The city is all set to get its first clean and green landfill.
On Monday, the Standing Committee of the civic body cleared a Rs 4,600-crore proposal to develop part of the 82-year-old Deonar dumping ground on scientific lines.
This would mean an end to heaps of garbage, stench and health hazards, bringing relief to more than 25 lakh citizens living in Mankhurd, Chembur, Deonar, Ghatkopar, Vikhroli and parts of Navi Mumbai.
The project includes developing green spots at the site. The scientific method of dumping garbage will also serve as a solution for the waste generated in the future.
The dumping ground at Deonar is spread over 120 hectares. The Brihanmumbai Municipal Corporation (BMC) had proposed dividing the area into two parts — of 65 hectares and 55 hectares. It had suggested that the 65-hectare plot be scientifically closed and the rest be converted into a sanitary landfill through public-private partnership.
Sanitary landfill is a process in which the refuse is deposited in compacted layers, which act as seals. It is largely used to dispose tins, debris and clothes.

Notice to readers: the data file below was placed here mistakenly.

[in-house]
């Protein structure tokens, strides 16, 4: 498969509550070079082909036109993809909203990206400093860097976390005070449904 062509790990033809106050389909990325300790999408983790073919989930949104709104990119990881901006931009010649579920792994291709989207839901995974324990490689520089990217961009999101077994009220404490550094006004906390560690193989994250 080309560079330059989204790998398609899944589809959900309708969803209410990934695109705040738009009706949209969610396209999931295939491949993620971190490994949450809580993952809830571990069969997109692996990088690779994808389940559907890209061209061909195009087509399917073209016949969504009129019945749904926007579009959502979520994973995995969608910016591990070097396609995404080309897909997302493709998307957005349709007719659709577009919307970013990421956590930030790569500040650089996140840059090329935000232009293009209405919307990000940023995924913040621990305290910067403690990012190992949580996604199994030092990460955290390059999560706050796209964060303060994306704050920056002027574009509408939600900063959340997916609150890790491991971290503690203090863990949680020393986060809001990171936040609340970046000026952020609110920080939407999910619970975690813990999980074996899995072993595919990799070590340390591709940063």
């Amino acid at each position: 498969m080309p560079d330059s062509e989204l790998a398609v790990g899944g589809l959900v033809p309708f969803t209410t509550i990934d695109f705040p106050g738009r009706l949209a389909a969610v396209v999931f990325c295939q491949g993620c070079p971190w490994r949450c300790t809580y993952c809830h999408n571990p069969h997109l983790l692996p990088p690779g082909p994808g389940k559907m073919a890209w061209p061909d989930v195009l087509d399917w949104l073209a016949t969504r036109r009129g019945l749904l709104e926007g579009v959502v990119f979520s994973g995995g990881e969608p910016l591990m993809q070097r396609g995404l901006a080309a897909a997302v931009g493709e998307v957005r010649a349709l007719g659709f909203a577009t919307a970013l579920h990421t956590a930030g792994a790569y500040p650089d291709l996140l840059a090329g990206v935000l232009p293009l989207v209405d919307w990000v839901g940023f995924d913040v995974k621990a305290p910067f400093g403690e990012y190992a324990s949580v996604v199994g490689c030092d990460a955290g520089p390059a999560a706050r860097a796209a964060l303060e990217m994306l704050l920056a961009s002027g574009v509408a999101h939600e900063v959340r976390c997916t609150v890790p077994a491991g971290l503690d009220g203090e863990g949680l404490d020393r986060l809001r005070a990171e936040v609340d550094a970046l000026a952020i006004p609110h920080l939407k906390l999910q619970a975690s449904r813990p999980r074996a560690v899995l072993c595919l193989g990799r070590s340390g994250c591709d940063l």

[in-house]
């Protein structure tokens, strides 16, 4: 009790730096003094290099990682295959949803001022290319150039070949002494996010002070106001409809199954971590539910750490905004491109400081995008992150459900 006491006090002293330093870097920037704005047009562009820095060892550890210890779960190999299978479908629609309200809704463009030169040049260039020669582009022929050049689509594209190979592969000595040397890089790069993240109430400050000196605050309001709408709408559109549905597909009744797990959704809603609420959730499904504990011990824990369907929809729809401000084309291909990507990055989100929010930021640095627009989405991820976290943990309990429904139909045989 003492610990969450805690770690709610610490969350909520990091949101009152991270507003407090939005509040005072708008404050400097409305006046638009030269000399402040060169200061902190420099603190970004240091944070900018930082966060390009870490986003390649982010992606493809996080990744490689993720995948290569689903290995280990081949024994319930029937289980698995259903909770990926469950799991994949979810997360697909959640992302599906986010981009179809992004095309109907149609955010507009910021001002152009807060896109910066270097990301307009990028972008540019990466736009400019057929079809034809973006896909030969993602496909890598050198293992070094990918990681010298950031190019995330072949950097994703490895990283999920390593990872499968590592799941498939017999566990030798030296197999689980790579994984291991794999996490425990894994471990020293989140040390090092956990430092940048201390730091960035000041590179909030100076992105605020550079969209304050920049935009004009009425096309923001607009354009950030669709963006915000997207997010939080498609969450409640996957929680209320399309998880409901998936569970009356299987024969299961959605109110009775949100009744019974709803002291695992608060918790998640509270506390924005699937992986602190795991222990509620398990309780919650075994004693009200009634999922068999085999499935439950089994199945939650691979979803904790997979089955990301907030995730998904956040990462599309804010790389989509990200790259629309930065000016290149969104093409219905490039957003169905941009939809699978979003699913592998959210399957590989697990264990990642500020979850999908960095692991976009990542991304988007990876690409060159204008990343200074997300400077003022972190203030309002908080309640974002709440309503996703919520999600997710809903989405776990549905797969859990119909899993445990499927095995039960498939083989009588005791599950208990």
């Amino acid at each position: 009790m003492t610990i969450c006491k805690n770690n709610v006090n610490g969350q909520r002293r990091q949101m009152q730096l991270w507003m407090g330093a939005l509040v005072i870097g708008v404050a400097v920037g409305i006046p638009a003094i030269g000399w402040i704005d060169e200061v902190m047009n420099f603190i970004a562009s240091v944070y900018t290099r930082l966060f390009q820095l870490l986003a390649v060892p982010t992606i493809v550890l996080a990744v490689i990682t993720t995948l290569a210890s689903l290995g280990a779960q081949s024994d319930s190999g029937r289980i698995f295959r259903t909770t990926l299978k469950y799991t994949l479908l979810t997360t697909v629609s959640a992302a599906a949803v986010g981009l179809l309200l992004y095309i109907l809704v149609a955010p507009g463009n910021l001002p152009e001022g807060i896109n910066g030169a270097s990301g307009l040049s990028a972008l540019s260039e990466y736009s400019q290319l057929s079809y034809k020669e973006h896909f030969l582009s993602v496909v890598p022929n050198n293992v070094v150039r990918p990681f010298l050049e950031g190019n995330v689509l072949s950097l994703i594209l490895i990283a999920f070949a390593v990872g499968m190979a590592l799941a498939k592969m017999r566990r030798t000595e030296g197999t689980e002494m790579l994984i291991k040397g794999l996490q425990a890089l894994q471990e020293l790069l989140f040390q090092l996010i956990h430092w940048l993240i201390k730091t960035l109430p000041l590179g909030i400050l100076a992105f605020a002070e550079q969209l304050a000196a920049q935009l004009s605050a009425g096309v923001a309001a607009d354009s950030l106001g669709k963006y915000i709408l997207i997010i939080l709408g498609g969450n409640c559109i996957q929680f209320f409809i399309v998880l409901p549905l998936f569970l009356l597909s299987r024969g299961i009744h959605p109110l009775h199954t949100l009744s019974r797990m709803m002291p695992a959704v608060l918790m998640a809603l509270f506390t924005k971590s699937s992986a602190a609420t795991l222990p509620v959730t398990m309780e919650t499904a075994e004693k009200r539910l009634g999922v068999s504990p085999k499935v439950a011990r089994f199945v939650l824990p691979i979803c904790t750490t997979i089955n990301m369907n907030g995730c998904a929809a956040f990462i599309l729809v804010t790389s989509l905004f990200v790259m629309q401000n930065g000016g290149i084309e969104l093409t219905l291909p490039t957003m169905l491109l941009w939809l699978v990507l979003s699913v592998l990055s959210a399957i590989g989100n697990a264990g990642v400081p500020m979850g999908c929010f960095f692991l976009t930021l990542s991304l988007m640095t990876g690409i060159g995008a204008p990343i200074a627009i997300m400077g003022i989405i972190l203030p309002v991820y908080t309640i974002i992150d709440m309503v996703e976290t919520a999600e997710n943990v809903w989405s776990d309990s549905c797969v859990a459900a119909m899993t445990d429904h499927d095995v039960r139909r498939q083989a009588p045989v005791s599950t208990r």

Mumbai generates 8,000 metric tonnes of refuse everyday. This is dumped at Deonar, Mulund and Kanjurmarg. The Deonar dumping ground, the city’s largest and oldest, will be able to process about 4,000 metric tonnes garbage a day.
The life of any dumping ground is about 30 years and the one at Deonar has long outlived it. Converting part of it into a scientific landfill means it can be used for another 25 years. “The garbage dumped at Deonar will be 100 per cent segregated. The next step will be segregating garbage at source, which means in households,” said R.A.Rajeev, additional municipal commissioner.
“The proposal needs to implemented urgently as people are suffering,” said Congress corporator Waqarun-nisa Ansari.
The proposal was re-tabled by Municipal Commissioner Jairaj Phatak last week after a high court directives. The court was hearing a petition by Sandeep Rane of the Smoke-Affected Residents Forum. The civic body is expected to furnish a plan for treating waste to the court before July 21.